Friday, November 30, 2012

Violence and Buddhism

One of the Buddhist precepts is: abstention from killing of living beings. Another is: abstention from taking the non-given. Another is: abstention from covetousness. Another is: abstention from hatred.

Now these precepts are suggestions from the enlightened one, as handed down by the tradition, on how to move towards enlightenment. Can you be a Buddhist if you're not trying to move towards enlightenment? Perhaps you just want to make merit by supporting the monks. In America, the lay/monk split doesn't play as well, and seeing merit literally seems wrong. But perhaps you can be a Buddhist if you try to be kind to people, and try to be mindful, even if you don't have the confidence or resources to actually try for enlightenment. In the TBC going to refuge to the Buddha, Dharma and Sangha is seen as the defining act of Buddhism. Now there are levels of going for refuge, which I don't want to go into. But someone can see themselves as a cultural Buddhist or a nominal Buddhist because the just adopt the local culture, which is Buddhist.

I thought Genghis Kahn was a Buddhist, but it seems he was more of a waring and political beast, who consulted with many religions, and grew up in a Buddhist Mongolia, though it's by no means a monolithic culture. That was when I first got involved and saw anyone who might be labeled a Buddhist as really being Buddhist. Also I didn't know that much about Genghis Kahn, who it turns out, after his death, had begun what would be the largest empire on earth. Did you know that? But I digress.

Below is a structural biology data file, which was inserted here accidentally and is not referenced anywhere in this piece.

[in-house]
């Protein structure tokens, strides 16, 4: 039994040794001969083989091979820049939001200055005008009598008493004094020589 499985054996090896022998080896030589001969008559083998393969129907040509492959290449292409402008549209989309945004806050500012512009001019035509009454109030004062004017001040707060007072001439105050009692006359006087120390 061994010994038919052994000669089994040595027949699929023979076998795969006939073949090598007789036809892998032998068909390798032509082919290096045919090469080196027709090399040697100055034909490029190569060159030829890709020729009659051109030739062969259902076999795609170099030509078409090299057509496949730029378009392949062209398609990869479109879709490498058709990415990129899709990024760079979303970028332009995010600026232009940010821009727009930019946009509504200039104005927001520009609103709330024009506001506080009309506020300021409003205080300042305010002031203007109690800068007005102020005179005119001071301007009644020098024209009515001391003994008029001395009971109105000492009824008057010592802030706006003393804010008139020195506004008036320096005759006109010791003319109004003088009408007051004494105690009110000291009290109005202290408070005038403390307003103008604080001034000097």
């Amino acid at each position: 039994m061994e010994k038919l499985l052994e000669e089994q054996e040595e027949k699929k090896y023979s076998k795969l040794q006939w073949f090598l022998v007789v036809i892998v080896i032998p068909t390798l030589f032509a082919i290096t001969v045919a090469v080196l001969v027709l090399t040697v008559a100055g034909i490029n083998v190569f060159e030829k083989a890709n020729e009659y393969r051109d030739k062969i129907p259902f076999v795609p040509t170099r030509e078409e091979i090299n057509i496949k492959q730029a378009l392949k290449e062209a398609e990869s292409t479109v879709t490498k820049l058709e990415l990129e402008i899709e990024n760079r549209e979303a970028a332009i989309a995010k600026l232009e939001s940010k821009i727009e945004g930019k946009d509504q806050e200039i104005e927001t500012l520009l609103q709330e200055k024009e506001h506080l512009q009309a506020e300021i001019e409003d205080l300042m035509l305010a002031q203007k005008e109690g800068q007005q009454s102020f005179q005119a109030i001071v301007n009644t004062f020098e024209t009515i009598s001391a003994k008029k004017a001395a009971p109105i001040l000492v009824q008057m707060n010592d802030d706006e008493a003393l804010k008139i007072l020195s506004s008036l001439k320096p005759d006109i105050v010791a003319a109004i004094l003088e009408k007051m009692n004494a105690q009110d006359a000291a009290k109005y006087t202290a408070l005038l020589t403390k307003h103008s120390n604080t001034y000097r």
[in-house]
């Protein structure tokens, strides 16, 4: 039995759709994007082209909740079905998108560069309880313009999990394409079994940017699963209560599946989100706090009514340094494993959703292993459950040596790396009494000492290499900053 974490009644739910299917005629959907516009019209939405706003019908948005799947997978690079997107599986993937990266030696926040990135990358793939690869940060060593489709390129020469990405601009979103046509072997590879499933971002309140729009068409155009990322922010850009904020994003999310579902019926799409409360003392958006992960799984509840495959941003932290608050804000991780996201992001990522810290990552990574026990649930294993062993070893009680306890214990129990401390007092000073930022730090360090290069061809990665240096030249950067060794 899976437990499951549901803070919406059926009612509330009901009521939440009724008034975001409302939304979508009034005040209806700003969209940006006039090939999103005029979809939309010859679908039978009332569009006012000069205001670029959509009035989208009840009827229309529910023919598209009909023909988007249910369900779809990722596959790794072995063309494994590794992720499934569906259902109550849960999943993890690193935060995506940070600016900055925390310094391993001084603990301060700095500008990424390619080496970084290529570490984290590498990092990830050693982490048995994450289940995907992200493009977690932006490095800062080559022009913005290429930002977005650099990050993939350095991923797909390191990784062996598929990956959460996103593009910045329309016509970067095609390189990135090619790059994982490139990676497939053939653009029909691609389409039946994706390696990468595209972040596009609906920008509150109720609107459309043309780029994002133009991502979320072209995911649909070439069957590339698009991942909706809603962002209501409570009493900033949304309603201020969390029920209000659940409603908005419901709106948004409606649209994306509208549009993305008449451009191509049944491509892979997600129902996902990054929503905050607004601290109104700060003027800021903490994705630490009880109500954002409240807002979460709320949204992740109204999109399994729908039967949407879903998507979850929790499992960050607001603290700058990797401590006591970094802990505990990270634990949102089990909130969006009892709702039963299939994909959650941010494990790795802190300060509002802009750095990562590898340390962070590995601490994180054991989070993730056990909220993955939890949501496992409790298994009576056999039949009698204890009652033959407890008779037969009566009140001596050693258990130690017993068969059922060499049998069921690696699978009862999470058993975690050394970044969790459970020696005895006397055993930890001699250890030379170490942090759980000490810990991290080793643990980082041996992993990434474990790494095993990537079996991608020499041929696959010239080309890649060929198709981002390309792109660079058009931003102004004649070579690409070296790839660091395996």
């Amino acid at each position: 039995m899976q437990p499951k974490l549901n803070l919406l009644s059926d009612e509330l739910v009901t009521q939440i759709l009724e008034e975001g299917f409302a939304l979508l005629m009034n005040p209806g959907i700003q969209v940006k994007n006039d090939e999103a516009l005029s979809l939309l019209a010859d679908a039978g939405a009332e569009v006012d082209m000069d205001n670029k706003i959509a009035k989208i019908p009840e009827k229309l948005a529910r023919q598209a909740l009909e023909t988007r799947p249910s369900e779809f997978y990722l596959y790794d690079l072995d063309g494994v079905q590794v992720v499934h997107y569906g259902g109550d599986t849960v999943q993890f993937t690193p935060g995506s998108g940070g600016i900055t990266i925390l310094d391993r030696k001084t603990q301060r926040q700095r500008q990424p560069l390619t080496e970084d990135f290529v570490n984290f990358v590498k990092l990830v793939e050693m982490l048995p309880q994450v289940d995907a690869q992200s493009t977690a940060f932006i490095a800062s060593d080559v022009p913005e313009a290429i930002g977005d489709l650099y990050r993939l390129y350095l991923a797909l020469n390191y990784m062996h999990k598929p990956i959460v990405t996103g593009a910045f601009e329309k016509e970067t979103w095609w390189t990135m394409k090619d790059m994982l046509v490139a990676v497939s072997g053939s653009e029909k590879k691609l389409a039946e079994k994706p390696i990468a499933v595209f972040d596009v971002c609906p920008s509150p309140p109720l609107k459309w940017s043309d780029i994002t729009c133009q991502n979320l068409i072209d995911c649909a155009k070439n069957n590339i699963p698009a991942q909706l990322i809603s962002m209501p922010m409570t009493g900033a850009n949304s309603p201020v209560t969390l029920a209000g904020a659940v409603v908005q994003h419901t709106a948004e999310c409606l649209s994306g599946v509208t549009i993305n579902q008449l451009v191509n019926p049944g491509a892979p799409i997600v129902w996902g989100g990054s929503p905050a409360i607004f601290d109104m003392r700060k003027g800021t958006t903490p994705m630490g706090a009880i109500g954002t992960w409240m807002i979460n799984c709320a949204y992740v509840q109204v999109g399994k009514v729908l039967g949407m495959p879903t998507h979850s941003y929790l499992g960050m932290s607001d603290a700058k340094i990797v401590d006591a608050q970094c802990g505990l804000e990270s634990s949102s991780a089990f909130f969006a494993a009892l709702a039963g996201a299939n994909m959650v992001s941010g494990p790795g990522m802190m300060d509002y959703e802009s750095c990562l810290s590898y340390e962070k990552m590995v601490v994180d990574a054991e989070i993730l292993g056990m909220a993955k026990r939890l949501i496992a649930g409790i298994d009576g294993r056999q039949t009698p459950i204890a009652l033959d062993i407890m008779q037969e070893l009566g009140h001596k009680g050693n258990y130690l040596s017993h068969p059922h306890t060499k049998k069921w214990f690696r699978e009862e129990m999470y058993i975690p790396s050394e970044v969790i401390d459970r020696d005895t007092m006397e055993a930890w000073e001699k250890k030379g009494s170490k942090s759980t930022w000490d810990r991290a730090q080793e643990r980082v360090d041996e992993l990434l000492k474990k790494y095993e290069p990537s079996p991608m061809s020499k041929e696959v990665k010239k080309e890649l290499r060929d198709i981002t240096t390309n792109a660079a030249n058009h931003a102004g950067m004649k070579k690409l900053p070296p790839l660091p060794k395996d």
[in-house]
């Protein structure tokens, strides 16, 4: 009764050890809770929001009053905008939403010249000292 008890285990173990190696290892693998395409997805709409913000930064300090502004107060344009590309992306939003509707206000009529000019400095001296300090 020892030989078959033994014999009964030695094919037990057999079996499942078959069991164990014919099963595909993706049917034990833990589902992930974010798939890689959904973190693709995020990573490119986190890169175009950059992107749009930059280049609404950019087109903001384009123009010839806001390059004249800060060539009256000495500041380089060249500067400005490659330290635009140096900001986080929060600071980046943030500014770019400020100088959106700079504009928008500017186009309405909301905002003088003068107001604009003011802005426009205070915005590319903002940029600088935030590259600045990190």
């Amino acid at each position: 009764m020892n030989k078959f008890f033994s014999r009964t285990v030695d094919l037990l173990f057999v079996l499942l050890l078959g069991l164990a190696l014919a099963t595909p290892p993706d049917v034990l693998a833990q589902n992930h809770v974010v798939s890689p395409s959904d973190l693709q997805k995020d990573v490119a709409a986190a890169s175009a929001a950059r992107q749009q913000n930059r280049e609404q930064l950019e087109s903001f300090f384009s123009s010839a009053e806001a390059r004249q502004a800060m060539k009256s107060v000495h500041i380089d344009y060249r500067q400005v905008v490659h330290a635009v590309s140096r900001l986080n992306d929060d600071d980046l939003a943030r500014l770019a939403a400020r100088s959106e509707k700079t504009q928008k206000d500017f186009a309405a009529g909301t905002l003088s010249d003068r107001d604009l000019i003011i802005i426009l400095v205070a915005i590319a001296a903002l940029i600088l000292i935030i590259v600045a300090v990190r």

So what does a Buddhist do with a history of violence by Buddhists? I have not read Buddhist Warfare. Nor have I read Buddhism and Violence (Publications of the Lumbini International Research Institute, Nepal). The first one is new and in print, but these books don't seem to be about spirituality, more about history and culture.

I don't know if reading about Buddhist culture moves you on the path towards enlightenment, but I think an understanding of causes and conditions is never wrongheaded. If I was enlightened, I think this blog would be different, but since I'm not, I do write about culture. A way of keeping me in the game sometimes is to just do anything buddhisty, even if it's tangental.

Obama was in Myanmar and said recently, "What we’ve learned in the United States is that there are certain principles that are universal, apply to everybody no matter what you look like, no matter where you come from, no matter what religion you practice.” In Myanmar they have pushed out ethnic Muslims for fear of Islamization. This has been going on for a while. This seems to go against the Buddhist precepts listed in the first paragraph. I believe in religious freedom and tolerance.

A state or culture can't prescribe one's spirituality. And yet what do you do when someone says their child can't have a simple operation because it's against the family's spiritual belief? There are limits. I would force the family to accept an operation that saves a child's life even if it goes against a religion, though I wouldn't do it lightly or easily, and there might be some rather negative consequences to that course of action. There are many complicated issues here.

But what would I do if someone told me I couldn't be a Buddhist? What if the price to be a Buddhist was too high? There's lots of books about that kind of situation, horrifying novels, history and memoirs. There is also subtle ways of prejudice and are just as unacceptable to me, and yet I've said negative things about other religions. I confess to hatred and false views (ie lack of tolerance). I hereby wish to move forward with religious tolerance.

You can read about violence done by nominal cultural Buddhists, and you don't want to tell someone what their designation is, but then again you can be wrong about what you think you are. It's possible you think you believe in creationism and evolution, but if you understand them both, it's impossible to believe in both (DARWIN'S DANGEROUS IDEA: EVOLUTION AND THE MEANINGS OF LIFE). And yet when I took an informal survey at the school I worked at, the majority of the people claimed to believe both. So what do you do with a group who sees themselves as Buddhists, but doesn't really follow the teachings of the Buddha? Do we say they are not Buddhist by virtue of the violence?